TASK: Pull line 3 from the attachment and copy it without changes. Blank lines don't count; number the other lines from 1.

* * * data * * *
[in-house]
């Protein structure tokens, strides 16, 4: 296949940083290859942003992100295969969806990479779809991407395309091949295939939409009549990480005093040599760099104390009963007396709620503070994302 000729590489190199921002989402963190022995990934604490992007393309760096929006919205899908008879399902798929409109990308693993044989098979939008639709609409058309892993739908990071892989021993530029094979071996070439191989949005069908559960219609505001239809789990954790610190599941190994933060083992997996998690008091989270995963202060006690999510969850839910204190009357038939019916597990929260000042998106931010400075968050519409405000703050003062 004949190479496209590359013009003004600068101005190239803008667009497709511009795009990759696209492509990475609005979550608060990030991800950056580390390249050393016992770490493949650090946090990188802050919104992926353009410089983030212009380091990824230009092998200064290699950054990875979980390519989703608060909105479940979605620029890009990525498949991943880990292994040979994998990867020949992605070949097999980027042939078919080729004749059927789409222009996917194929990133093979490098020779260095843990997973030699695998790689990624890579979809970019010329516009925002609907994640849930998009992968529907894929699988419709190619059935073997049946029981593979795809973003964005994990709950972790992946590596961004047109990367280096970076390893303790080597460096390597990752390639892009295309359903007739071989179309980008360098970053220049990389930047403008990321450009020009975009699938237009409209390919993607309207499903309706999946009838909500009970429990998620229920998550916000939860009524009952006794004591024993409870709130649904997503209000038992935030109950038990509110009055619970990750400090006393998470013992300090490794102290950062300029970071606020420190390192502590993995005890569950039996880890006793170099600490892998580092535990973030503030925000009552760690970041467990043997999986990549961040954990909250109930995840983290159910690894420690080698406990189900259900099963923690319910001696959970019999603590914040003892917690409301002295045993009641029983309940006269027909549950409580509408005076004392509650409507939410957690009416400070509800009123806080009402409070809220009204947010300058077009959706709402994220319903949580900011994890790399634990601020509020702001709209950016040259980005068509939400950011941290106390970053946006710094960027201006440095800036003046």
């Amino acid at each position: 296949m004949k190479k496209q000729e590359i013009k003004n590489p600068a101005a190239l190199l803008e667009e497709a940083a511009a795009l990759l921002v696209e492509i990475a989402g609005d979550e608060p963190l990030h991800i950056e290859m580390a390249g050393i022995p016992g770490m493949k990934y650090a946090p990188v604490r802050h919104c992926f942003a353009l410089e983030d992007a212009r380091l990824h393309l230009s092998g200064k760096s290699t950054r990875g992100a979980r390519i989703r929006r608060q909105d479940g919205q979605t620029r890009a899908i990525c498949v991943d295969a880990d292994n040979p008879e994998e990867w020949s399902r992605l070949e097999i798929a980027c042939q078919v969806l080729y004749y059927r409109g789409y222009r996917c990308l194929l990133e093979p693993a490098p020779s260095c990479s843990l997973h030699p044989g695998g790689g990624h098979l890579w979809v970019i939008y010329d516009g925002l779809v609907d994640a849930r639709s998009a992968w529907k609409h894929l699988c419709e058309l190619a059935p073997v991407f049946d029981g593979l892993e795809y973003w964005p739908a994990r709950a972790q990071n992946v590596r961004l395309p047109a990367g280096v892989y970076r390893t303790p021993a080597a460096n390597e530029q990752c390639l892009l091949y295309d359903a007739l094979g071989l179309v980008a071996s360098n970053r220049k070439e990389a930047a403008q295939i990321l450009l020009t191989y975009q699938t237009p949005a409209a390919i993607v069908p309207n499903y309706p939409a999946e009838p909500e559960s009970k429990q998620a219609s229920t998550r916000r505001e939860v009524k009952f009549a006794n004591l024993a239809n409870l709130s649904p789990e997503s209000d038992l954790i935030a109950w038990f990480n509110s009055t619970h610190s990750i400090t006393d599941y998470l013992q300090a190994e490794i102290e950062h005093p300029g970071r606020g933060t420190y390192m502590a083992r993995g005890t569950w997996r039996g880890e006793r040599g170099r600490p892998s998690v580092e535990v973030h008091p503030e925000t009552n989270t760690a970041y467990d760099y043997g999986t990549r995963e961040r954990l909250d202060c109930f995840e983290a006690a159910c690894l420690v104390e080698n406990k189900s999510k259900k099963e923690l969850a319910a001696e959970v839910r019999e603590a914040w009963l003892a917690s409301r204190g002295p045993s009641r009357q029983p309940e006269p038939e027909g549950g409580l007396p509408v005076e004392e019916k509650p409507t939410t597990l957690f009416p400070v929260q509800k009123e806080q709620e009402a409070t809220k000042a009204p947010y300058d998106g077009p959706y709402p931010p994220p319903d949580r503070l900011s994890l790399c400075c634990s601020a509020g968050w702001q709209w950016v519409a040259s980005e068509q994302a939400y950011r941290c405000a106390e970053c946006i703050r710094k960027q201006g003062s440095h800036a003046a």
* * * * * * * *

């Amino acid at each position: 296949m004949k190479k496209q000729e590359i013009k003004n590489p600068a101005a190239l190199l803008e667009e497709a940083a511009a795009l990759l921002v696209e492509i990475a989402g609005d979550e608060p963190l990030h991800i950056e290859m580390a390249g050393i022995p016992g770490m493949k990934y650090a946090p990188v604490r802050h919104c992926f942003a353009l410089e983030d992007a212009r380091l990824h393309l230009s092998g200064k760096s290699t950054r990875g992100a979980r390519i989703r929006r608060q909105d479940g919205q979605t620029r890009a899908i990525c498949v991943d295969a880990d292994n040979p008879e994998e990867w020949s399902r992605l070949e097999i798929a980027c042939q078919v969806l080729y004749y059927r409109g789409y222009r996917c990308l194929l990133e093979p693993a490098p020779s260095c990479s843990l997973h030699p044989g695998g790689g990624h098979l890579w979809v970019i939008y010329d516009g925002l779809v609907d994640a849930r639709s998009a992968w529907k609409h894929l699988c419709e058309l190619a059935p073997v991407f049946d029981g593979l892993e795809y973003w964005p739908a994990r709950a972790q990071n992946v590596r961004l395309p047109a990367g280096v892989y970076r390893t303790p021993a080597a460096n390597e530029q990752c390639l892009l091949y295309d359903a007739l094979g071989l179309v980008a071996s360098n970053r220049k070439e990389a930047a403008q295939i990321l450009l020009t191989y975009q699938t237009p949005a409209a390919i993607v069908p309207n499903y309706p939409a999946e009838p909500e559960s009970k429990q998620a219609s229920t998550r916000r505001e939860v009524k009952f009549a006794n004591l024993a239809n409870l709130s649904p789990e997503s209000d038992l954790i935030a109950w038990f990480n509110s009055t619970h610190s990750i400090t006393d599941y998470l013992q300090a190994e490794i102290e950062h005093p300029g970071r606020g933060t420190y390192m502590a083992r993995g005890t569950w997996r039996g880890e006793r040599g170099r600490p892998s998690v580092e535990v973030h008091p503030e925000t009552n989270t760690a970041y467990d760099y043997g999986t990549r995963e961040r954990l909250d202060c109930f995840e983290a006690a159910c690894l420690v104390e080698n406990k189900s999510k259900k099963e923690l969850a319910a001696e959970v839910r019999e603590a914040w009963l003892a917690s409301r204190g002295p045993s009641r009357q029983p309940e006269p038939e027909g549950g409580l007396p509408v005076e004392e019916k509650p409507t939410t597990l957690f009416p400070v929260q509800k009123e806080q709620e009402a409070t809220k000042a009204p947010y300058d998106g077009p959706y709402p931010p994220p319903d949580r503070l900011s994890l790399c400075c634990s601020a509020g968050w702001q709209w950016v519409a040259s980005e068509q994302a939400y950011r941290c405000a106390e970053c946006i703050r710094k960027q201006g003062s440095h800036a003046a």